Human speech isn’t perfect. We sometimes hesitate, make grammatical errors, or mispronounce common words. However, according to a recent Singularity Hub article, increased occurrence of these slip-ups could indicate something greater. A team at Drexel University believes that linguistic degeneration is an early indicator of Alzheimer’s, and is working with artificial intelligence to identify it. This is a lot easier said than done, as each person has their own speech patterns, cadence, tone, vocabulary, and nuances that the average AI can’t delineate.
So, the team employed Generative Pre-trained Transformer 3 (GPT-3) to help identify linguistic nuances that could suggest dementia. GPT-3 is an autoregressive language model that uses deep learning to generate human-like text. You basically feed it a prompt, and it produces text accordingly. When the team fed GPT-3 new data, it successfully differentiated between Alzheimer’s patients and healthy patients, and could predict the patient’s cognitive testing score.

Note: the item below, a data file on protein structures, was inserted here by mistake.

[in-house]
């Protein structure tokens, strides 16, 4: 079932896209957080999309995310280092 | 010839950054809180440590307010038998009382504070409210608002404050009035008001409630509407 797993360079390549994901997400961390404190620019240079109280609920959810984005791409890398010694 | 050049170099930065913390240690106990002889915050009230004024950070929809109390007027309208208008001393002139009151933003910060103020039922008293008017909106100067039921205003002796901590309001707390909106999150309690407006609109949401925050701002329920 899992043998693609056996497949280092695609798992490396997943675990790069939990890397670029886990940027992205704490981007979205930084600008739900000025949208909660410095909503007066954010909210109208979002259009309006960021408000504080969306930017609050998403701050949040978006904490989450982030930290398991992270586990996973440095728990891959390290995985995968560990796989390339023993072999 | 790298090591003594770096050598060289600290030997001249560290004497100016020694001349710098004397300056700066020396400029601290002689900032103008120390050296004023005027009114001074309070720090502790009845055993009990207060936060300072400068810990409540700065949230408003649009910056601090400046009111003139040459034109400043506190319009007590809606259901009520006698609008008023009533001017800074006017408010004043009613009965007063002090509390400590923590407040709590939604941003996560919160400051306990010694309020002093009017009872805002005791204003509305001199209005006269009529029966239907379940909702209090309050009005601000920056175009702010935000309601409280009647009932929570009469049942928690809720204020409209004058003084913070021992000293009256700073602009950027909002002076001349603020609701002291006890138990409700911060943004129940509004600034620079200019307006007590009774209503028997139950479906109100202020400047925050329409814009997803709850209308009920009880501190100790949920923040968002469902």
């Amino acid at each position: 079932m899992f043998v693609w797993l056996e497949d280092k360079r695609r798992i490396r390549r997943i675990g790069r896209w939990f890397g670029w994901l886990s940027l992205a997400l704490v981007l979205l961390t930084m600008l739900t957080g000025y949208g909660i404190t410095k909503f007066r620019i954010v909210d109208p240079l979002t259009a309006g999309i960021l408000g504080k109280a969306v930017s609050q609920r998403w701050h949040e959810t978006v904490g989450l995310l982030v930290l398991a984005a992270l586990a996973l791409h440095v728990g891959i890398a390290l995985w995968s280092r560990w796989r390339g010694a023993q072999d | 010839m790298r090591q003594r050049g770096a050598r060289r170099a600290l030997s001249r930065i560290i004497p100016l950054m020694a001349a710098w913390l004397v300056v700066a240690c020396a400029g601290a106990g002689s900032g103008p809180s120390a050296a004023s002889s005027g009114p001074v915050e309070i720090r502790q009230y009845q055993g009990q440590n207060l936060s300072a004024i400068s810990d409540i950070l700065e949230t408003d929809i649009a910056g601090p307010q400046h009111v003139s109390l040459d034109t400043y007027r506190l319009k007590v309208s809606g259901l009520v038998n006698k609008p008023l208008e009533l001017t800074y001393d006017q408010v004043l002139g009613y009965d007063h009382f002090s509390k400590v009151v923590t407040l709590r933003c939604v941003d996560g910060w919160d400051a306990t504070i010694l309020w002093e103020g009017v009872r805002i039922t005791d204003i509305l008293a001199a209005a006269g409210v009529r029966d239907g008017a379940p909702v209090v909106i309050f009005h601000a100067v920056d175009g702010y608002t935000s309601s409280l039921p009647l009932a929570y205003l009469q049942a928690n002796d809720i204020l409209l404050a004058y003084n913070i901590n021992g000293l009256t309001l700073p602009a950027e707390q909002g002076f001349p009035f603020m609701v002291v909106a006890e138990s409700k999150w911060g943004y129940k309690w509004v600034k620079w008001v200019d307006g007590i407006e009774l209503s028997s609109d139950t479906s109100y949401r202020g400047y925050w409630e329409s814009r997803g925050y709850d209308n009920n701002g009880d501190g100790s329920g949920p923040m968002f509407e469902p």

“To our knowledge, this is the first application of GPT-3 to predicting dementia from speech,” the authors said. “The use of speech as a biomarker provides quick, cheap, accurate, and non-invasive diagnosis of AD and clinical screening.”